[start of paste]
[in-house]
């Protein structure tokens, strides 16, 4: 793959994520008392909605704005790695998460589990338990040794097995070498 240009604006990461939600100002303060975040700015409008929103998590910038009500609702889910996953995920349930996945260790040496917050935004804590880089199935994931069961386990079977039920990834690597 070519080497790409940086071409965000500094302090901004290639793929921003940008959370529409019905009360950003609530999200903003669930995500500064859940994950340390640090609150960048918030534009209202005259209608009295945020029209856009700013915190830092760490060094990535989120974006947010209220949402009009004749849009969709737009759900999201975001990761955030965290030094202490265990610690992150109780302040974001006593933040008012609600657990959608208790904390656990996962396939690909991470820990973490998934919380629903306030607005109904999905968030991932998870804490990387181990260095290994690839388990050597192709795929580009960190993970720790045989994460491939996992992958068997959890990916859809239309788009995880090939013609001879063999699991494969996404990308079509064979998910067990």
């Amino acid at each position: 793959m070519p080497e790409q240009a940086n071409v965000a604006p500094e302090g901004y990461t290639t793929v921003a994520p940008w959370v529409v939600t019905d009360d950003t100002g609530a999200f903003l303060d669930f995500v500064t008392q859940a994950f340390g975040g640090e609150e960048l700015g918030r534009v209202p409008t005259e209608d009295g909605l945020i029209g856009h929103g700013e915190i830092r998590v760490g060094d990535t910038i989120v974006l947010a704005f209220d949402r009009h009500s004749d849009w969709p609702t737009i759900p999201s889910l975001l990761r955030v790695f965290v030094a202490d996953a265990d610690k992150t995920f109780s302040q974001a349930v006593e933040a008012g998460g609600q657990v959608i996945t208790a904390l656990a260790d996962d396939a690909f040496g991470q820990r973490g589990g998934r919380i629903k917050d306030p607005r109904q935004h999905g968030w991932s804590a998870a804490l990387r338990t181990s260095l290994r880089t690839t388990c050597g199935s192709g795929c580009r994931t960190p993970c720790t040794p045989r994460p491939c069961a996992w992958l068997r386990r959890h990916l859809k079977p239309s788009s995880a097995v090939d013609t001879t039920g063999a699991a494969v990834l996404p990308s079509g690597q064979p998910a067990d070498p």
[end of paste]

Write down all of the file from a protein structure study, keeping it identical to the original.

[in-house]
């Protein structure tokens, strides 16, 4: 793959994520008392909605704005790695998460589990338990040794097995070498 240009604006990461939600100002303060975040700015409008929103998590910038009500609702889910996953995920349930996945260790040496917050935004804590880089199935994931069961386990079977039920990834690597 070519080497790409940086071409965000500094302090901004290639793929921003940008959370529409019905009360950003609530999200903003669930995500500064859940994950340390640090609150960048918030534009209202005259209608009295945020029209856009700013915190830092760490060094990535989120974006947010209220949402009009004749849009969709737009759900999201975001990761955030965290030094202490265990610690992150109780302040974001006593933040008012609600657990959608208790904390656990996962396939690909991470820990973490998934919380629903306030607005109904999905968030991932998870804490990387181990260095290994690839388990050597192709795929580009960190993970720790045989994460491939996992992958068997959890990916859809239309788009995880090939013609001879063999699991494969996404990308079509064979998910067990």
């Amino acid at each position: 793959m070519p080497e790409q240009a940086n071409v965000a604006p500094e302090g901004y990461t290639t793929v921003a994520p940008w959370v529409v939600t019905d009360d950003t100002g609530a999200f903003l303060d669930f995500v500064t008392q859940a994950f340390g975040g640090e609150e960048l700015g918030r534009v209202p409008t005259e209608d009295g909605l945020i029209g856009h929103g700013e915190i830092r998590v760490g060094d990535t910038i989120v974006l947010a704005f209220d949402r009009h009500s004749d849009w969709p609702t737009i759900p999201s889910l975001l990761r955030v790695f965290v030094a202490d996953a265990d610690k992150t995920f109780s302040q974001a349930v006593e933040a008012g998460g609600q657990v959608i996945t208790a904390l656990a260790d996962d396939a690909f040496g991470q820990r973490g589990g998934r919380i629903k917050d306030p607005r109904q935004h999905g968030w991932s804590a998870a804490l990387r338990t181990s260095l290994r880089t690839t388990c050597g199935s192709g795929c580009r994931t960190p993970c720790t040794p045989r994460p491939c069961a996992w992958l068997r386990r959890h990916l859809k079977p239309s788009s995880a097995v090939d013609t001879t039920g063999a699991a494969v990834l996404p990308s079509g690597q064979p998910a067990d070498p």